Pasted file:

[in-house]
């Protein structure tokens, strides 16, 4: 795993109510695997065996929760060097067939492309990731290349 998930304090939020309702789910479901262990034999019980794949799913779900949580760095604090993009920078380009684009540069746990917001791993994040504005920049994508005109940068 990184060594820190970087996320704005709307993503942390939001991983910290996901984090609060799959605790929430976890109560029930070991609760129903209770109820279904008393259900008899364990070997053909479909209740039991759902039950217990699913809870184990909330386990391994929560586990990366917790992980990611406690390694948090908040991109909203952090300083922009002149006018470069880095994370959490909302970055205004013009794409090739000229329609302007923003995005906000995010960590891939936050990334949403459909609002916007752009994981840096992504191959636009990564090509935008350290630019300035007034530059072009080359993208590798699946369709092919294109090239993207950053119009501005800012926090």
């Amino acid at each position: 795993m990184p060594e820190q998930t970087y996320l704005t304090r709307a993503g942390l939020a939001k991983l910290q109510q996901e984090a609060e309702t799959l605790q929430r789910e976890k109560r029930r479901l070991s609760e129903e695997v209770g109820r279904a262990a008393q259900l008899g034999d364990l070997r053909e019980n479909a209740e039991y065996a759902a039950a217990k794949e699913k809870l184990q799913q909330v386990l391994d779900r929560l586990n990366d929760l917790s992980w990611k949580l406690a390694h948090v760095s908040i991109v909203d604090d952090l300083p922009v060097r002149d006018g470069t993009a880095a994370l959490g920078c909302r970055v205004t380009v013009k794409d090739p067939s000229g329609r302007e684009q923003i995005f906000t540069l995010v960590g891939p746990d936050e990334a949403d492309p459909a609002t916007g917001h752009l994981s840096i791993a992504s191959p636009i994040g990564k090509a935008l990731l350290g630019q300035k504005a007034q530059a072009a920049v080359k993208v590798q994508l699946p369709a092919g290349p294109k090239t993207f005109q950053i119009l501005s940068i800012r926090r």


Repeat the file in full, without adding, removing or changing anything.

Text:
[in-house]
């Protein structure tokens, strides 16, 4: 795993109510695997065996929760060097067939492309990731290349 998930304090939020309702789910479901262990034999019980794949799913779900949580760095604090993009920078380009684009540069746990917001791993994040504005920049994508005109940068 990184060594820190970087996320704005709307993503942390939001991983910290996901984090609060799959605790929430976890109560029930070991609760129903209770109820279904008393259900008899364990070997053909479909209740039991759902039950217990699913809870184990909330386990391994929560586990990366917790992980990611406690390694948090908040991109909203952090300083922009002149006018470069880095994370959490909302970055205004013009794409090739000229329609302007923003995005906000995010960590891939936050990334949403459909609002916007752009994981840096992504191959636009990564090509935008350290630019300035007034530059072009080359993208590798699946369709092919294109090239993207950053119009501005800012926090």
């Amino acid at each position: 795993m990184p060594e820190q998930t970087y996320l704005t304090r709307a993503g942390l939020a939001k991983l910290q109510q996901e984090a609060e309702t799959l605790q929430r789910e976890k109560r029930r479901l070991s609760e129903e695997v209770g109820r279904a262990a008393q259900l008899g034999d364990l070997r053909e019980n479909a209740e039991y065996a759902a039950a217990k794949e699913k809870l184990q799913q909330v386990l391994d779900r929560l586990n990366d929760l917790s992980w990611k949580l406690a390694h948090v760095s908040i991109v909203d604090d952090l300083p922009v060097r002149d006018g470069t993009a880095a994370l959490g920078c909302r970055v205004t380009v013009k794409d090739p067939s000229g329609r302007e684009q923003i995005f906000t540069l995010v960590g891939p746990d936050e990334a949403d492309p459909a609002t916007g917001h752009l994981s840096i791993a992504s191959p636009i994040g990564k090509a935008l990731l350290g630019q300035k504005a007034q530059a072009a920049v080359k993208v590798q994508l699946p369709a092919g290349p294109k090239t993207f005109q950053i119009l501005s940068i800012r926090r």